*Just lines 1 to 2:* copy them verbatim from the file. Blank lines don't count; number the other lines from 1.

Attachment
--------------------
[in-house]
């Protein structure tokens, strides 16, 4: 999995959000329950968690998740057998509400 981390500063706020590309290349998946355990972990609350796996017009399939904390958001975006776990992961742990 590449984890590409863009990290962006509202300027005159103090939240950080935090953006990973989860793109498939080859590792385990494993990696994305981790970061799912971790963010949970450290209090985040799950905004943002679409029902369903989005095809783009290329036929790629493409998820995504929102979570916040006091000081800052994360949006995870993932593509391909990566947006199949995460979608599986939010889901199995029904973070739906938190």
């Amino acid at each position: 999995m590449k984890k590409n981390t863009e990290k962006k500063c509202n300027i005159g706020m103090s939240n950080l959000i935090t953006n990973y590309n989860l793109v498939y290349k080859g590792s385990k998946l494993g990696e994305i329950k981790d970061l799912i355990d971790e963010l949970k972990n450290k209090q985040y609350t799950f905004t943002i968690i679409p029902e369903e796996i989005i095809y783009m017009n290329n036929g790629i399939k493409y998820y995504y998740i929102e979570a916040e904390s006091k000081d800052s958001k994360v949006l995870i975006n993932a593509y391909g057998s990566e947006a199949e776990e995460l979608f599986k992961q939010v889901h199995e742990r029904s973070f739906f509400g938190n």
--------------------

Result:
[in-house]
């Protein structure tokens, strides 16, 4: 999995959000329950968690998740057998509400 981390500063706020590309290349998946355990972990609350796996017009399939904390958001975006776990992961742990 590449984890590409863009990290962006509202300027005159103090939240950080935090953006990973989860793109498939080859590792385990494993990696994305981790970061799912971790963010949970450290209090985040799950905004943002679409029902369903989005095809783009290329036929790629493409998820995504929102979570916040006091000081800052994360949006995870993932593509391909990566947006199949995460979608599986939010889901199995029904973070739906938190």